The race for the constructors’ title went down to the last round of the season both times, with Renault winning by a nine-point margin from McLaren in 2005 and by just five points from Ferrari 12 months later.
Renault withdrew as a works squad at the end of 2011 by selling its controlling stake in the F1 team, only to return five years later when it reclaimed control of the Enstone-based outfit. Success as been minimal since its comeback, with Daniel Ricciardo recording its first podium since its return at the 2020 Eifel GP.
10. Vanwall, BRM, Matra, Tyrrell, Benetton, Brawn – 1 Constructors’ title
Constructors’ wins: 1958, 1962, 1969, 1971, 1995, 2009
Drivers’ wins: 1962 (BRM), 1969 (Matra), 1971 & 1973 (Tyrrell), 1994 & 1995 (Benetton), 2009 (Brawn)
Half a dozen teams have won a single constructors’ championship. Vanwall was the first-ever winner in 1958, with an all-British driver line-up consisting of Stirling Moss, Tony Brooks and Stuart Lewis-Evans. Although Vanwall beat Ferrari, the season is most famous for the sportsmanship Moss showed to Mike Hawthorn, his only rival in the drivers’ championship that year. Moss – who died in April 2020 at the age of 90 – insisted that the stewards shouldn’t disqualify Hawthorn for an infraction on the final lap. Officials eventually relented, meaning Hawthorn kept the six points he’d earned for finishing second and setting the fastest lap: he later won the championship by a single point.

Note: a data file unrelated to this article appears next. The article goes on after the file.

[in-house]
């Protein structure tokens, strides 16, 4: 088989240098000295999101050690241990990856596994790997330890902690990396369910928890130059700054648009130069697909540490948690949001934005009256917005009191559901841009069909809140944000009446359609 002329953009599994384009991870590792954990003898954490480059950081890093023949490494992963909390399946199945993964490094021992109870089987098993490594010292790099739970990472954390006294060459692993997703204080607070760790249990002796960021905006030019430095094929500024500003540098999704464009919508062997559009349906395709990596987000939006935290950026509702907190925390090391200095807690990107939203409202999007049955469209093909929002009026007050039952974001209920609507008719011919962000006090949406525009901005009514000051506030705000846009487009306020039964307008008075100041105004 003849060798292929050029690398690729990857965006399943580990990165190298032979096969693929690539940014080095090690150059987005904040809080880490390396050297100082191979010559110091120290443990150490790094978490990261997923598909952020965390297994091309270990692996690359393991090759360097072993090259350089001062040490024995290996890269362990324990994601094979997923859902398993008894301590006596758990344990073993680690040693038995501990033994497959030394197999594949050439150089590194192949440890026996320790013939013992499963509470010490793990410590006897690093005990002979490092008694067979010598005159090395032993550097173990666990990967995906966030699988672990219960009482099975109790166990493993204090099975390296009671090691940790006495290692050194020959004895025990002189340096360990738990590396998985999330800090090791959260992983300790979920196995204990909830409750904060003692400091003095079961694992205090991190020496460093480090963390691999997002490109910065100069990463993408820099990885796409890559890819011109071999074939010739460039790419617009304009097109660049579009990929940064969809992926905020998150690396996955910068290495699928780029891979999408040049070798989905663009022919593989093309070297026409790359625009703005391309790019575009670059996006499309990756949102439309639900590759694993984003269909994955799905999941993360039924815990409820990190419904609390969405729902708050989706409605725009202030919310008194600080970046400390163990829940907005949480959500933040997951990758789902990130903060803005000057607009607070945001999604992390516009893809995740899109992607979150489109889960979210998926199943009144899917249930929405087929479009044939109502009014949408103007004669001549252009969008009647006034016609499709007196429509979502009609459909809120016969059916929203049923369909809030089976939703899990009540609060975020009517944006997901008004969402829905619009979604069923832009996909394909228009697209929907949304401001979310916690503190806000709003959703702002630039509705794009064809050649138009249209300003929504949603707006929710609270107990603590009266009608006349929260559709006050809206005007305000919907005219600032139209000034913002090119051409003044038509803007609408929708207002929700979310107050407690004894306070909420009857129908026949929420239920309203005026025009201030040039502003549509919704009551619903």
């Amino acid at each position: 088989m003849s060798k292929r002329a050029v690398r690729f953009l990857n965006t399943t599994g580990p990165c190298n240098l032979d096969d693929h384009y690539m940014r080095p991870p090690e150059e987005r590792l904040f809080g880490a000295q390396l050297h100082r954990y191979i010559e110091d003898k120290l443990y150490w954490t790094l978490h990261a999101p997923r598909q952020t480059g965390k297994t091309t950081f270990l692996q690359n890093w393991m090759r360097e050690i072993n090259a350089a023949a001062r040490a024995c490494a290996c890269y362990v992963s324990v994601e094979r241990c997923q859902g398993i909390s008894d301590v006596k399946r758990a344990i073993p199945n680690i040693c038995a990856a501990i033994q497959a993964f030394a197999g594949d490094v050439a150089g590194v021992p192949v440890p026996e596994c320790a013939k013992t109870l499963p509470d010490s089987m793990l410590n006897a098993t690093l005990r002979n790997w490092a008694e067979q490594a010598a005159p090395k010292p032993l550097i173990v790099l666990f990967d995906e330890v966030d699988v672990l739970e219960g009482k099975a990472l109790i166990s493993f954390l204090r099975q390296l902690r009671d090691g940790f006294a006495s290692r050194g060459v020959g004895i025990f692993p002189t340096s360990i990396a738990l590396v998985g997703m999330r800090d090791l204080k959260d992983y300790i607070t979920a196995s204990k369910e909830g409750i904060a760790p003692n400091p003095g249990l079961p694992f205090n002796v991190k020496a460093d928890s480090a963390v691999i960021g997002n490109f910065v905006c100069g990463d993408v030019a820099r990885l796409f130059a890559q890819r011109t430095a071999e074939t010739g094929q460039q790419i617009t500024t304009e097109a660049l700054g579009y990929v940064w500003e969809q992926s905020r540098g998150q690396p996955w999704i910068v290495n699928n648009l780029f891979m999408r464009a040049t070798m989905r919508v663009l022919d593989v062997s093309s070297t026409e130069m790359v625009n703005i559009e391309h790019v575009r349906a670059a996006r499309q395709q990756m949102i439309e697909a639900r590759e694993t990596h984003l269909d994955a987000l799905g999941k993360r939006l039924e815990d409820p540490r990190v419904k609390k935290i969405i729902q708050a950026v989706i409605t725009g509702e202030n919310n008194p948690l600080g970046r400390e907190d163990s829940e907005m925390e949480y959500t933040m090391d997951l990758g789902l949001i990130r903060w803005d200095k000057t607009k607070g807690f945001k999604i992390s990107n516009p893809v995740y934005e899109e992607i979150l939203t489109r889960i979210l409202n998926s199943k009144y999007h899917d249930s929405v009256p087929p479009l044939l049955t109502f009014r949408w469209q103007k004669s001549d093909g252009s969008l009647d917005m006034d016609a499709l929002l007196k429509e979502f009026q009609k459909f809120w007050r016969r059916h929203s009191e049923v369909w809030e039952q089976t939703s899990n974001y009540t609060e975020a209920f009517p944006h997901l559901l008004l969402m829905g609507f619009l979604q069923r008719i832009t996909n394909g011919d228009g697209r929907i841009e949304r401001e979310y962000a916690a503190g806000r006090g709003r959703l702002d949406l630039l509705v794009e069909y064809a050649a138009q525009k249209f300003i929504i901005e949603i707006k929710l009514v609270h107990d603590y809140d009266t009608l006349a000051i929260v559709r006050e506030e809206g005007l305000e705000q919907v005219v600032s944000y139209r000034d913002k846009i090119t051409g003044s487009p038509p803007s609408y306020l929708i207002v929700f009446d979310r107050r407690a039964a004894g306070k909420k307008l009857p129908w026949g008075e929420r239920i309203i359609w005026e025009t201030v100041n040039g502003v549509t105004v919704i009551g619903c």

BRM won its sole title in 1962, with a line-up consisting of Graham Hill and Richie Ginther. Matra pulled out of F1 in 1968 but continued its operation with Ken Tyrrell the following season: the Matra MS80 was the class of the field, comfortably handing Jackie Stewart his first drivers’ title.
Stewart won again in 1971, with Francois Cevert contributing to Tyrrell’s sole title. Since then, only two teams have registered a single constructors’ crown: Benetton ran a pairing of Michael Schumacher and Johnny Herbert on its way to the title in 1995, while Brawn won the only championship it contested in 2009. Ross Brawn bought the team from Honda after the Japanese company decided to leave F1 in the winter of 2008, doing an engine deal with Mercedes for the forthcoming season. The move was a masterstroke, as Jenson Button and Rubens Barrichello capitalised on the car’s early pace advantage to win both championships with a race to spare.